• Public Disclosure (Score:5, Interesting)

    by Anonymous Coward on Wednesday June 17, 2015 @02:23PM (#49930949)

    Are you generally in the Responsible Disclosure camp xor the Full Disclosure camp? And why?
    (I recognize that you may handle this on a case by case basis. In that event, what determines your approach?)

    a local Washingtonian.
  • by gatzke ( 2977 ) on Wednesday June 17, 2015 @02:24PM (#49930951) Homepage Journal

    Is there any way you could break into Dice servers and move the /. polls back to the sidebar and maybe turn off the Video Bytes (or make it a slashbox?) Alternatively, could you suggest a black or white hat to do this for us?

  • before bitcoin became popular ransomware would often use visa or some other credit card

    is there any easy way to report them to the cc company or their payment processor?

    phone trees are a no

  • Besides the swatting - what was your biggest "OH NO!" moment in your reporting history.
  • China (Score:5, Interesting)

    by AdamD1 ( 221690 ) <[moc.burniarb] [ta] [mada]> on Wednesday June 17, 2015 @02:50PM (#49931145) Homepage

    Hello Brian. I'm a long time reader and fan.

    I had a question regarding the frequency with which we hear about China being a major source of "state-sponsored" advanced persistent threat (APC) hacking. Many news outlets have referred to "Unit 61398" as a source for much of these attacks and data thefts.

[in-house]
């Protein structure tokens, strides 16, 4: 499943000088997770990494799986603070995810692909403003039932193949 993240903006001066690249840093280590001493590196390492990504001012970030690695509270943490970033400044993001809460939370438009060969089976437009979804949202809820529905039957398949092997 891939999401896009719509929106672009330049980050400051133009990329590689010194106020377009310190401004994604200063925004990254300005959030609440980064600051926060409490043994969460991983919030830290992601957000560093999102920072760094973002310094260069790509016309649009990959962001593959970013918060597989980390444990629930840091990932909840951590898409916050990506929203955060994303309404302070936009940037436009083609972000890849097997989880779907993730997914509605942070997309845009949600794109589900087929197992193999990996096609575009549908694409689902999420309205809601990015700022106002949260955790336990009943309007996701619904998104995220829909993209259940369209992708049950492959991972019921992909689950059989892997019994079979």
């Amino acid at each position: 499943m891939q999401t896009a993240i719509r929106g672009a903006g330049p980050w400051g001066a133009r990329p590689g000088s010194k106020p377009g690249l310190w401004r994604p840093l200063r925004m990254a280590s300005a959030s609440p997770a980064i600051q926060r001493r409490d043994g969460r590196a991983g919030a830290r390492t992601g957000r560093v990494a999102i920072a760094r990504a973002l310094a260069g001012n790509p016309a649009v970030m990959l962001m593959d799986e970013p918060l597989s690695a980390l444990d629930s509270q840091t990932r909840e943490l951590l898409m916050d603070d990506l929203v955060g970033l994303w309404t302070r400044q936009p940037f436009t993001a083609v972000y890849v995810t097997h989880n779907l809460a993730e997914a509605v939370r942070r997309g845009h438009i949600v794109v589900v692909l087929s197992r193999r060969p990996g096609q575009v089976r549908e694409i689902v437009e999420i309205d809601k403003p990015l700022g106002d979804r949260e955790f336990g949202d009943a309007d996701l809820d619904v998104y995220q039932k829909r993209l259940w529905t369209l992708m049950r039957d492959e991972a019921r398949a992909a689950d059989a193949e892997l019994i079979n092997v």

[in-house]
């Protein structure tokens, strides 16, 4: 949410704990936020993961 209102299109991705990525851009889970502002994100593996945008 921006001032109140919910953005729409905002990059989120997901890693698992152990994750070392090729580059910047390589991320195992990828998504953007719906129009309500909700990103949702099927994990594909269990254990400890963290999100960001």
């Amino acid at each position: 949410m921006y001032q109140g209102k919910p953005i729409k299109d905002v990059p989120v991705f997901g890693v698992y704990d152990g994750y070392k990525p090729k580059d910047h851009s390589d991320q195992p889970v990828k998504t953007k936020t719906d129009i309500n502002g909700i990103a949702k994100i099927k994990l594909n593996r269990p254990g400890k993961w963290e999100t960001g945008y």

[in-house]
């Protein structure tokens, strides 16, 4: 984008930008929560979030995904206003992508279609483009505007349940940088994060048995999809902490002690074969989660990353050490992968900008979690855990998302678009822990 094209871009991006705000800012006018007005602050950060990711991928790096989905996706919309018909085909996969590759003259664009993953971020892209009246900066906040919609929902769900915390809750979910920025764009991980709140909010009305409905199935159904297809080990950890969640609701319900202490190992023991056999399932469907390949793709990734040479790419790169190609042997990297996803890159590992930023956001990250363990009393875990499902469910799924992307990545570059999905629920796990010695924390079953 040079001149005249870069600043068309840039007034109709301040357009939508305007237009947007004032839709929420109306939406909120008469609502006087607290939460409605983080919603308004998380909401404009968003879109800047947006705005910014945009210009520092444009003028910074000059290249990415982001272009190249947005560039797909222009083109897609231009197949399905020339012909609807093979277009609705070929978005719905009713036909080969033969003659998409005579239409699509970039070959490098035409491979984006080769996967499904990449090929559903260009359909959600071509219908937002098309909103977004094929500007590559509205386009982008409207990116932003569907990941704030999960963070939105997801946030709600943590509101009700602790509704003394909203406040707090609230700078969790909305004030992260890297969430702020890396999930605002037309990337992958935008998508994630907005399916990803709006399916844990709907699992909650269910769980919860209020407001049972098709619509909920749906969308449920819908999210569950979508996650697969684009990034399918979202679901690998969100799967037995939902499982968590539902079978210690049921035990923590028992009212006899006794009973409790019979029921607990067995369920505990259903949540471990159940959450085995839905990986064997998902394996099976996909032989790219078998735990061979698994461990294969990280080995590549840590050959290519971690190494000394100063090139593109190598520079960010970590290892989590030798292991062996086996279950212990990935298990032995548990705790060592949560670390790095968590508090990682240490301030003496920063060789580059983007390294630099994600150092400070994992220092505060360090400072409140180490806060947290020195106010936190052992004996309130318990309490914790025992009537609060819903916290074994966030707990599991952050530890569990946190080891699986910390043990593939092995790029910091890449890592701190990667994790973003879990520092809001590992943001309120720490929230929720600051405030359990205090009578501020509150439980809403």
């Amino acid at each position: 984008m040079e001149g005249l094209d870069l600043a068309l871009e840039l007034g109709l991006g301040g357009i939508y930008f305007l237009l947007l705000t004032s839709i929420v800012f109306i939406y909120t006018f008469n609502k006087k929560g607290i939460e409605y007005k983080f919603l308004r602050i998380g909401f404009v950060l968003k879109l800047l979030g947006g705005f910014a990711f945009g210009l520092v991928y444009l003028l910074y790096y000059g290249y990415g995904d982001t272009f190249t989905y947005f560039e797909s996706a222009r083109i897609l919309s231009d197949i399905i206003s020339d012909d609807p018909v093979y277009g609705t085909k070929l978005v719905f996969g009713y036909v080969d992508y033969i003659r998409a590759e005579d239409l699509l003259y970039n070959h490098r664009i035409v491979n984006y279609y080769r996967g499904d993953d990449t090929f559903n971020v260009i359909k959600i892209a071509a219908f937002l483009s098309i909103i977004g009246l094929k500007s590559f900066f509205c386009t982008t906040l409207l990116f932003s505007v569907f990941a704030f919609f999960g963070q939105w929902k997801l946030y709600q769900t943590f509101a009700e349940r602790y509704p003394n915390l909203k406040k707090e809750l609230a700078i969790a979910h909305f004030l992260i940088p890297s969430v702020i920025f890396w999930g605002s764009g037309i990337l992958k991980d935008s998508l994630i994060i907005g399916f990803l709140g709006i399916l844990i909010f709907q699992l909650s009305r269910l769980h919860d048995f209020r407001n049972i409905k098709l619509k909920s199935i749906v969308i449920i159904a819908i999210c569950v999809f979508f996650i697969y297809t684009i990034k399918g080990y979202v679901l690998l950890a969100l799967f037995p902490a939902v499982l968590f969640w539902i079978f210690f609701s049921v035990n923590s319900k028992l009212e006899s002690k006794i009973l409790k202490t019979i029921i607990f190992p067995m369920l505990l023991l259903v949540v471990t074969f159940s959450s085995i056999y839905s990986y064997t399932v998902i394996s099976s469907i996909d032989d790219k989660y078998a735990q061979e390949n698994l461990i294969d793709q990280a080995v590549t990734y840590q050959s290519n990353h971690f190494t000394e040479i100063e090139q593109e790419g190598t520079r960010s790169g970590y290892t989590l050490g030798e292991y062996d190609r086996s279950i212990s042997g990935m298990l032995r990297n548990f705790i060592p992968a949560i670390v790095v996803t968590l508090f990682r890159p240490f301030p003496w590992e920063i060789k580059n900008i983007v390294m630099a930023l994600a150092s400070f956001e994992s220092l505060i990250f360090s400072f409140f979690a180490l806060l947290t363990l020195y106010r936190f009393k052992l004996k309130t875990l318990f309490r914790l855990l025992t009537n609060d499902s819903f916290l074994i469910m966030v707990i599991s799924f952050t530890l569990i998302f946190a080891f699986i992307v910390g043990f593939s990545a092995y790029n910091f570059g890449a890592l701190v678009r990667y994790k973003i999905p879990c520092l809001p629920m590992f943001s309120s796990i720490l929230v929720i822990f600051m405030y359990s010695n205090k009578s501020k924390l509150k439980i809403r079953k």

Should we take Chinese hacks seriously as a threat? Do you feel it's an issue that will ever be resolved?



  • by Kagato ( 116051 ) on Wednesday June 17, 2015 @03:02PM (#49931255)

    As we seem to be heading back down into the familiar territory of the cold war I often wonder if nationalism is something we should consider when thinking about security. For instance I believe that Kaspersky is a very talented company but I can't help but to feel that they would be quite willing to turn a blind eye to malware from their own government. I hear commercials for Kaspersky threat detection software all the time but I would be hard pressed to actually use any of it. It certainly seems China, Russia and parts of Europe are taking country of origin into account when evaluating American security products. Am I wearing a tin-foil hat in feeling we should think twice about trusting Kaspersky?